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How Vishwaroopam ban pushed Kamal Haasan towards active politics

Just like movies, in the last few years, Kamal's character graph has gone through a massive transformation: From I'm willing to quit Tamil Nadu to I'm now ready to govern Tamil Nadu.

Written by Manoj Kumar R | Bengaluru |
August 9, 2018 1:20:16 pm
Kamal Haasan politics It seemed that when Vishwaroopam controversy broke out, Kamal Haasan sort of had it enough.

Vishwaroopam was more than a blockbuster in Kamal Haasan’s career. After it was banned by the then Jayalalitha government in Tamil Nadu, the controversy snowballed into a national debate about the freedom of expression.

This episode that was filled with high-voltage political drama even prompted Kamal to declare that he was contemplating to leave the state in search of a secular place to live. His words came from a place of frustration and helplessness. His 2004 film Virumaandi also faced political pressure because of its original title Sandiyar. The title was changed as it apparently had the potential to hurt the sentiments of certain caste members.

It seemed that when Vishwaroopam controversy broke out, Kamal Haasan sort of had enough. And he cried, “I am an artiste with no religious leanings and neither am I right or Left. I am fed up. I do not know what is going on.”

Some Muslim groups, even before watching the film, protested against the release of Vishwaroopam in 2013. The film was accused of showing the community in a bad light in spite of the fact that the protagonist of the film was an Indian Muslim, who was entrusted with the task of saving the world from terrorists.

Kamal’s ‘I will quit India’ statement was made after he seemingly exhausted all options to ensure a smooth release for the film. There were several rounds of negotiations with religious organisations and government officials that were led by Kamal’s late elder brother Chandra Hassan. The filmmakers even had a special screening for the agitating groups to assure them that the film had nothing to hurt the sentiments of Indian Muslims. But that exercise did not fetch the desired results as Kamal was asked to remove scenes adding up to nine minutes from the movie.

On the other hand, Kamal was also simultaneously pursuing a high court case against the government’s ban on his film. While at first, Kamal received a much-needed break as the court stayed the prohibitory orders issued by the district collectors against the screening of the film in Tamil Nadu. The judgment in favour of Kamal, however, led to midnight efforts by the state government to suspend the court’s order. The government on January 13, 2013, rushed to the residence of Acting Chief Justice Elipe Dharma Rao seeking to keep the ban on the film. And the government succeeded.

Owing to ban in Tamil Nadu, the film’s screenings were stopped temporarily in other parts of the country, including in some international markets.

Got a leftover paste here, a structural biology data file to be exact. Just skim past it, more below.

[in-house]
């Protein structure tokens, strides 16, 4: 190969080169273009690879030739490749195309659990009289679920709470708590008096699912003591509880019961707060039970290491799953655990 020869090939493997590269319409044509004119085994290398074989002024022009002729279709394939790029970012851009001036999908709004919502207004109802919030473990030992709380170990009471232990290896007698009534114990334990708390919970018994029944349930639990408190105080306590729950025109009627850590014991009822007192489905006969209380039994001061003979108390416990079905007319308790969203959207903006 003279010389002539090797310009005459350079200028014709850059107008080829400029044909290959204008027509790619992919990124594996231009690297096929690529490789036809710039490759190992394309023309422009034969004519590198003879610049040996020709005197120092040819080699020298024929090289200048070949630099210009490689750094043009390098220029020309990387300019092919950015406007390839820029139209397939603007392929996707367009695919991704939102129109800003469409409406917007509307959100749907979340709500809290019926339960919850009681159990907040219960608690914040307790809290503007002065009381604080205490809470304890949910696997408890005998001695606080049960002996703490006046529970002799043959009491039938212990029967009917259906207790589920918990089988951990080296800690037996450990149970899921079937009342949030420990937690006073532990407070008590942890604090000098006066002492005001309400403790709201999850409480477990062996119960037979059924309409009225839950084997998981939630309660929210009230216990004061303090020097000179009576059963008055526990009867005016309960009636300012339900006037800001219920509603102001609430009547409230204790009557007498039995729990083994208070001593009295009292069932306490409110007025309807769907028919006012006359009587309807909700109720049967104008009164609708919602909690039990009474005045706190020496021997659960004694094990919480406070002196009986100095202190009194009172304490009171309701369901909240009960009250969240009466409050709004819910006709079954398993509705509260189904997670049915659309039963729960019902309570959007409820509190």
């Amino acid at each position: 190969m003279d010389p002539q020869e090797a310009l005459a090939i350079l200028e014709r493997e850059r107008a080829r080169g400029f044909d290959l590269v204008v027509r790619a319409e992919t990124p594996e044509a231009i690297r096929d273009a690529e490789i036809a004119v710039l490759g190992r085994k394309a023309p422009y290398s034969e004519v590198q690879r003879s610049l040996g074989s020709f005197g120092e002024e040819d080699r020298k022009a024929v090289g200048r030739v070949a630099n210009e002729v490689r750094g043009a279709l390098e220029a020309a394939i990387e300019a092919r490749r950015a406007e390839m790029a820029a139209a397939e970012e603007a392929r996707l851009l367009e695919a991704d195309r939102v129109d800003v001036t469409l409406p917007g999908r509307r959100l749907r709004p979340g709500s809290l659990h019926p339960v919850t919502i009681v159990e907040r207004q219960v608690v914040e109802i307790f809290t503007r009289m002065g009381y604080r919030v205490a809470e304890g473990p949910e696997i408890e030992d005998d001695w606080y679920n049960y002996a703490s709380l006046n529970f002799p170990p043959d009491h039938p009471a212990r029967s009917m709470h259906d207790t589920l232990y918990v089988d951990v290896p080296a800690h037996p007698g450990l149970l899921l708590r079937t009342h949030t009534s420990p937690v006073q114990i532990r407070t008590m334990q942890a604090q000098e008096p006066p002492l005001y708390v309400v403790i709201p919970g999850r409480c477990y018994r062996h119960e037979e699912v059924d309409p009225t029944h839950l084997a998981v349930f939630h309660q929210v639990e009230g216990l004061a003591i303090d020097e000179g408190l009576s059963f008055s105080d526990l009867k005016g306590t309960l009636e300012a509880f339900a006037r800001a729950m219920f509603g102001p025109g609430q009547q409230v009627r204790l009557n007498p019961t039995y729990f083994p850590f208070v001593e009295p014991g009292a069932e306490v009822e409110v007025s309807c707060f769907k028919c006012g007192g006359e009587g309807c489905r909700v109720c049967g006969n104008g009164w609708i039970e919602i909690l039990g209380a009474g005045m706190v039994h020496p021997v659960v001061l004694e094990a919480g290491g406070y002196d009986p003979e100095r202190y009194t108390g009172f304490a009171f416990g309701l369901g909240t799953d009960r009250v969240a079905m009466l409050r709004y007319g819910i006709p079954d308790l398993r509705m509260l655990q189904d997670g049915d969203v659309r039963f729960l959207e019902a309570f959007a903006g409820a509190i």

And then came Kamal’s emotional presser. He held the press conference at his residence in Chennai’s Alwarpet.

“M F Hussain had to do it, now Haasan will do it. From Kashmir to Kerala, excluding Tamil Nadu, I will try to find a secular state where an artiste like me could stay. If I can’t find it in a couple of days, I will hopefully find another secular country,” he said.

His frustration and pain were evident in his words. He revealed that he was in debt as he had pledged his properties to fund his dream project, which cost him more than Rs 90 crore.

As there seemed no relief in sight, the Indian film fraternity came together to express solidarity with Kamal. From Rajinikanth to Ajith, Salman Khan to Shah Rukh Khan appealed to the protesting groups to allow the screening of the film.

After fresh rounds of negotiations, Kamal reached a mutual agreement with protesters as he agreed to mute seven scenes in the movie that were deemed offensive by Muslim groups. Two weeks after the film was banned by the government, Vishwaroopam finally released in theatres in Tamil Nadu. It made good money at the box office and won two National Awards.

Vishwaroopam also became a key force in nudging Kamal towards active politics. The actor, who thus far had limited his political views largely to the big screens, started amplifying his political criticism. In 2016, he set up his Twitter account and became very active. A year later, he launched his own political party.

Just like movies, in the last few years, Kamal’s character graph has gone through a massive transformation: “From I’m willing to quit Tamil Nadu to I’m now ready to govern Tamil Nadu.”

Vishwaroopam 2 is set to release in cinemas on August 10. Hope history doesn’t repeat itself in this case.

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